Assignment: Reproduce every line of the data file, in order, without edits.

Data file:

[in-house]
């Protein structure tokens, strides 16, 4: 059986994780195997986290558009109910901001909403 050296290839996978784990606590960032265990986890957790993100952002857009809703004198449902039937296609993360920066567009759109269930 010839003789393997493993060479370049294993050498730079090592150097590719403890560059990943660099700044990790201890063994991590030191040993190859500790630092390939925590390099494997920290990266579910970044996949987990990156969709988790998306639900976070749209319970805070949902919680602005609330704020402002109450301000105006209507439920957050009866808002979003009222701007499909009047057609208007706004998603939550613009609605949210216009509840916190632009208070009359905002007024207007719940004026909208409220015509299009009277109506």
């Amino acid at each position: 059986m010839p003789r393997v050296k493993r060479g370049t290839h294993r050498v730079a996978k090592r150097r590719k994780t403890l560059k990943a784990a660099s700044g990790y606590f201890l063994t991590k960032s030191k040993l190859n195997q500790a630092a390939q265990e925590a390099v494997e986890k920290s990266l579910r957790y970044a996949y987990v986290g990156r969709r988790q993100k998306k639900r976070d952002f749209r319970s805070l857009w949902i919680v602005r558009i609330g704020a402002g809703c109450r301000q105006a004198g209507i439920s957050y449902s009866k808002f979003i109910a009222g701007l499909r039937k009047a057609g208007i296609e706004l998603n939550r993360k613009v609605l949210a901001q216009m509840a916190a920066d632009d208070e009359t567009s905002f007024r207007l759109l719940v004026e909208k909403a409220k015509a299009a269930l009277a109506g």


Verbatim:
[in-house]
């Protein structure tokens, strides 16, 4: 059986994780195997986290558009109910901001909403 050296290839996978784990606590960032265990986890957790993100952002857009809703004198449902039937296609993360920066567009759109269930 010839003789393997493993060479370049294993050498730079090592150097590719403890560059990943660099700044990790201890063994991590030191040993190859500790630092390939925590390099494997920290990266579910970044996949987990990156969709988790998306639900976070749209319970805070949902919680602005609330704020402002109450301000105006209507439920957050009866808002979003009222701007499909009047057609208007706004998603939550613009609605949210216009509840916190632009208070009359905002007024207007719940004026909208409220015509299009009277109506």
């Amino acid at each position: 059986m010839p003789r393997v050296k493993r060479g370049t290839h294993r050498v730079a996978k090592r150097r590719k994780t403890l560059k990943a784990a660099s700044g990790y606590f201890l063994t991590k960032s030191k040993l190859n195997q500790a630092a390939q265990e925590a390099v494997e986890k920290s990266l579910r957790y970044a996949y987990v986290g990156r969709r988790q993100k998306k639900r976070d952002f749209r319970s805070l857009w949902i919680v602005r558009i609330g704020a402002g809703c109450r301000q105006a004198g209507i439920s957050y449902s009866k808002f979003i109910a009222g701007l499909r039937k009047a057609g208007i296609e706004l998603n939550r993360k613009v609605l949210a901001q216009m509840a916190a920066d632009d208070e009359t567009s905002f007024r207007l759109l719940v004026e909208k909403a409220k015509a299009a269930l009277a109506g």